Garcetti adviser Bill Carrick, a South Carolina native who managed Missouri Rep. Dick Gephardt’s 1988 presidential campaign, said he expects Iowa to “eliminate some people who won’t go to South Carolina or, if they go there, they won’t be taken seriously.”
But in an unwieldy candidate field where everyone “other than Sen. [Bernie] Sanders and Vice President Biden, the rest of them are going to be scrambling to be in the top tier,” Carrick said South Carolina presents an opportunity for a candidate to distinguish himself or herself in a diverse but relatively small state.
“It’s not a mega-state, so people can go forward and communicate there,” he said. “I would not underestimate its influence in this process.”
While Iowa and New Hampshire will likely remain “make or break” states for long-shot candidates, said former Pennsylvania Gov. Ed Rendell, higher profile candidates will find that “South Carolina [comes] pretty fast after New Hampshire, so you could certainly regenerate your chances by doing well in South Carolina.”
“Hillary barely won in Iowa, right? She got clobbered in New Hampshire,” said Rendell, a former DNC chairman. “But she won South Carolina, and that really boosted her.”
He said, “I don’t think anybody can take the Bernie Sanders route to the nomination, which is, Bernie Sanders got wiped out in the South.”
At its recent meeting in Chicago, the Democratic National Committee adopted rules confirming Iowa, once again, as the first caucus state in 2020. In a prepared statement, the Iowa Democratic Party chairman, Troy Price, called hosting the caucuses an “awesome responsibility.”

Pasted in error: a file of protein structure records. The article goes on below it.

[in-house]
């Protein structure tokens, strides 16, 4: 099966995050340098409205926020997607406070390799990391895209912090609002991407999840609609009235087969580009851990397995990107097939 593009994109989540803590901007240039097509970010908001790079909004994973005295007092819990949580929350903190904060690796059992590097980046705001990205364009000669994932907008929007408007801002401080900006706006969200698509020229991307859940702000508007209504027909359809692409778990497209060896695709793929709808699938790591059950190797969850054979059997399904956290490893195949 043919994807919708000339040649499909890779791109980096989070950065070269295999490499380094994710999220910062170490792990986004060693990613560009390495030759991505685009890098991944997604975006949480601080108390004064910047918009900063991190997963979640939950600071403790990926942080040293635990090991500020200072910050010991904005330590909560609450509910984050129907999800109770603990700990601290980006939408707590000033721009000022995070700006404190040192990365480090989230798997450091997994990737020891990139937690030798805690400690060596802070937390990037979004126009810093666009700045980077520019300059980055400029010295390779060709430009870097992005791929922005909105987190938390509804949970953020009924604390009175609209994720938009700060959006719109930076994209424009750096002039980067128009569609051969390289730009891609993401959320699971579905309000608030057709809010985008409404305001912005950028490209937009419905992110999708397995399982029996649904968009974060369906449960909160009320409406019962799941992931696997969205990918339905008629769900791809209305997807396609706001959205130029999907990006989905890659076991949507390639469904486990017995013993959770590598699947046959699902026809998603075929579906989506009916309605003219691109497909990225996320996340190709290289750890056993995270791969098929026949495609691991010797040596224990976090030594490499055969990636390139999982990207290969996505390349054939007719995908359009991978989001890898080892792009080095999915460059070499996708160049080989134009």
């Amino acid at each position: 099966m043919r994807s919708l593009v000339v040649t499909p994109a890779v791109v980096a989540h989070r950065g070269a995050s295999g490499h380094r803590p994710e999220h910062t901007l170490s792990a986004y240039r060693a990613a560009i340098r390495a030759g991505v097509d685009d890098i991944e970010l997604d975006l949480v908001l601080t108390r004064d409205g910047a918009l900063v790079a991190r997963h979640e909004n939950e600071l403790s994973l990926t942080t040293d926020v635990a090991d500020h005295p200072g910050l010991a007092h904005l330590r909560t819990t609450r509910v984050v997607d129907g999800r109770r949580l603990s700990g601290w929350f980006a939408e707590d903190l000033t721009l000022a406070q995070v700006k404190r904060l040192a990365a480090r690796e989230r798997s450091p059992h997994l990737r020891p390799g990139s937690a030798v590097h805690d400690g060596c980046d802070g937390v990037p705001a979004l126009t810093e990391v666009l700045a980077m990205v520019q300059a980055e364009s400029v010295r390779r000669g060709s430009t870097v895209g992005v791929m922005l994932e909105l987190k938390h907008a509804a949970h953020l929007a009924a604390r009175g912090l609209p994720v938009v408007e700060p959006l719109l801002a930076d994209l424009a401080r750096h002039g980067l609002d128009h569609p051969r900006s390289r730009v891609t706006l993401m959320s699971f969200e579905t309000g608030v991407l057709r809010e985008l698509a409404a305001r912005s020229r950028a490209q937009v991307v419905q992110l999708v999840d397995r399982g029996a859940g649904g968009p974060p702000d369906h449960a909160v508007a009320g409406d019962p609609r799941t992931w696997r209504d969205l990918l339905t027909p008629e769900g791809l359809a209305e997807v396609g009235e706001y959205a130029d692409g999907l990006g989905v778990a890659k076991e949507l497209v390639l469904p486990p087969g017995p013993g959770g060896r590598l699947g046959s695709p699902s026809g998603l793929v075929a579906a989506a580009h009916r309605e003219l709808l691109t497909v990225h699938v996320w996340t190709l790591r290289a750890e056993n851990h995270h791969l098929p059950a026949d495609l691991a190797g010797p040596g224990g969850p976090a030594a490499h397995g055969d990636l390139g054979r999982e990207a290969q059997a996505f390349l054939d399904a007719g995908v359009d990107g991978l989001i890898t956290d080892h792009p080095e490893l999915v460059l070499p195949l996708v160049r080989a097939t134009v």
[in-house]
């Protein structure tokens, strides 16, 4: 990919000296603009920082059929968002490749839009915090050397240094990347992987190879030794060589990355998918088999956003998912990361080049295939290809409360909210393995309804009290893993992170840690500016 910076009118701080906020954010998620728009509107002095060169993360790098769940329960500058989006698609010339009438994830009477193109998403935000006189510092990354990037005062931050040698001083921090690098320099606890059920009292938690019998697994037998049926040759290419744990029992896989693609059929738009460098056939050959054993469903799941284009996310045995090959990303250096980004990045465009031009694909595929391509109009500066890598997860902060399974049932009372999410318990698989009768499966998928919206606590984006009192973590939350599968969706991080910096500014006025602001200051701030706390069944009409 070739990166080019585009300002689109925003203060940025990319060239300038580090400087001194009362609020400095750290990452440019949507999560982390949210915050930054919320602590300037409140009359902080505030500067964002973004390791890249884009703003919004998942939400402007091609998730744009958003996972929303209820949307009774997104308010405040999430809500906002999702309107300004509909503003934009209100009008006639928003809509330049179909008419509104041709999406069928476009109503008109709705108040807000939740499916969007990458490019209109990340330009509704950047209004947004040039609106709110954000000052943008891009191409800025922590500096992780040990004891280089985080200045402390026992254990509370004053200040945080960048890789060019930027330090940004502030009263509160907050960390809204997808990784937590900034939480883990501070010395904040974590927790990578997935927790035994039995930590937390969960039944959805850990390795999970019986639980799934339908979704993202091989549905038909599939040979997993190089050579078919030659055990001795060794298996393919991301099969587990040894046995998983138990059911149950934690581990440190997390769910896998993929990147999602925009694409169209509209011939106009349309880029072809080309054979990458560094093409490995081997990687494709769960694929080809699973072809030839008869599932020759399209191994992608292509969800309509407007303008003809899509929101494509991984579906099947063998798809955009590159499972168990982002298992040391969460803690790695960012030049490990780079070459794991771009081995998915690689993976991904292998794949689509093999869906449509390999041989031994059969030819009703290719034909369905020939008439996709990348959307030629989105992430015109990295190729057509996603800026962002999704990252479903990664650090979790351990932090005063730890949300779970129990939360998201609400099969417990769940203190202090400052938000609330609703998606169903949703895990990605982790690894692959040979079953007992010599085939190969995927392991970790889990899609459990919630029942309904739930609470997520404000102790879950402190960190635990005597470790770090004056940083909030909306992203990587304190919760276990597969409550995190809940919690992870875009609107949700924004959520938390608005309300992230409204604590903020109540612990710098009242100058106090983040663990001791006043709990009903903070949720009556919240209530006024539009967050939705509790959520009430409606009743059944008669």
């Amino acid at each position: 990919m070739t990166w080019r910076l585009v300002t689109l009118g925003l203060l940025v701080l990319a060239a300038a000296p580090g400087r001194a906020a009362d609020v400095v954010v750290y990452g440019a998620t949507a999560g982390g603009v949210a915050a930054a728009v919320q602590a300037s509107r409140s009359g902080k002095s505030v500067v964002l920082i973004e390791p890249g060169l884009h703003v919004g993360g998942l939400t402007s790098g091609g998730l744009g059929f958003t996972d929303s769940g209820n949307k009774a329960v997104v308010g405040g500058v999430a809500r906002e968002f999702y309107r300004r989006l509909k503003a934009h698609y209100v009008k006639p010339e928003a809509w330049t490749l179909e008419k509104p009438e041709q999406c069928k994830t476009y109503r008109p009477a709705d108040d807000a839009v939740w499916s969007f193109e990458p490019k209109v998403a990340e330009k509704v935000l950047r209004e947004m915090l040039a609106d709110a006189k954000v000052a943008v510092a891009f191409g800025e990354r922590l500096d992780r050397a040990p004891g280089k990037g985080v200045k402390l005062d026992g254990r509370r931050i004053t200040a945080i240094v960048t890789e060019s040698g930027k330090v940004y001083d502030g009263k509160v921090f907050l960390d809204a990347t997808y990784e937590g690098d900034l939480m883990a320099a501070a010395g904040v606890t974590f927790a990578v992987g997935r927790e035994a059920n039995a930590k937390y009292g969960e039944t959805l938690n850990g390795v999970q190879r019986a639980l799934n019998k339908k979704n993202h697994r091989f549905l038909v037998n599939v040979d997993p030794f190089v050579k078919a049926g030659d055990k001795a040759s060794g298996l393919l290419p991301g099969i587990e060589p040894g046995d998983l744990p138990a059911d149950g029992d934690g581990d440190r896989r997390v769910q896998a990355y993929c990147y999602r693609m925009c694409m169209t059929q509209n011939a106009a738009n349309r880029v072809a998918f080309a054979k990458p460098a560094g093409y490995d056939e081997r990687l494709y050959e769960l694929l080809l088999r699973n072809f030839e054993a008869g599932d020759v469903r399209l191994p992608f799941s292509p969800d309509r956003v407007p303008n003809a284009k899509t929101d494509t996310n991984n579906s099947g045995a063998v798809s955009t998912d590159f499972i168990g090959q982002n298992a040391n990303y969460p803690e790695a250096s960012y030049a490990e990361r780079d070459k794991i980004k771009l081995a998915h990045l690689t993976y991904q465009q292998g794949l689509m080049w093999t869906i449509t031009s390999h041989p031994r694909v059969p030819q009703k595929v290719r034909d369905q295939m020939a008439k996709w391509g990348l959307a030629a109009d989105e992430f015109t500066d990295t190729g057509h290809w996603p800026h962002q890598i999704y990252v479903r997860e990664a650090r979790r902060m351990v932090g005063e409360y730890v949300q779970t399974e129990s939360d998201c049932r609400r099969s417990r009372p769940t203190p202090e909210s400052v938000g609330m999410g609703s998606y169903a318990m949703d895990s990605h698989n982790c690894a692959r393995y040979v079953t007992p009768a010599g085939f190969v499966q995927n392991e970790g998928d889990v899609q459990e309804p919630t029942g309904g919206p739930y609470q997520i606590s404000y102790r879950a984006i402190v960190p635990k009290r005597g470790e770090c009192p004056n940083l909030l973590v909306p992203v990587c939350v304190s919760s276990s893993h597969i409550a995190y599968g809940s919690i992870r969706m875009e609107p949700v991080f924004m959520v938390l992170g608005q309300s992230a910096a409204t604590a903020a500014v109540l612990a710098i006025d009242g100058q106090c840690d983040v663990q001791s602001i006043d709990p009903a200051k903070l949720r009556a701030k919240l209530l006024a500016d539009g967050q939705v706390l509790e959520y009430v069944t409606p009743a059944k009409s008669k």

The crush of media attention on Iowa and New Hampshire, the first primary state, is historically so significant that competing there will be instrumental to candidates’ ability to gain — or keep — national attention early in the primary process. And the significance of states that follow, including South Carolina, could sharply decline if any candidate wins both Iowa and New Hampshire, gelling support early in the nominating process.
“[But] assuming you have a split between Iowa and New Hampshire, South Carolina becomes critical,” said Bob Shrum, a longtime political strategist who served on multiple Democratic presidential campaigns.”
Before California and its massive delegate haul, he said, “South Carolina would be the next signal, and primary voters are always looking for signals.”
In South Carolina, Seawright puts that sentiment in spiritual terms.
“Anyone who’s thinking about, or flirting with, the idea of running for president in the Democratic primary in 2020 understands two things,” he said. “The road to heaven and the road to the White House runs through South Carolina, and very likely, whoever wins South Carolina will be the Democratic nominee for president in 2020.”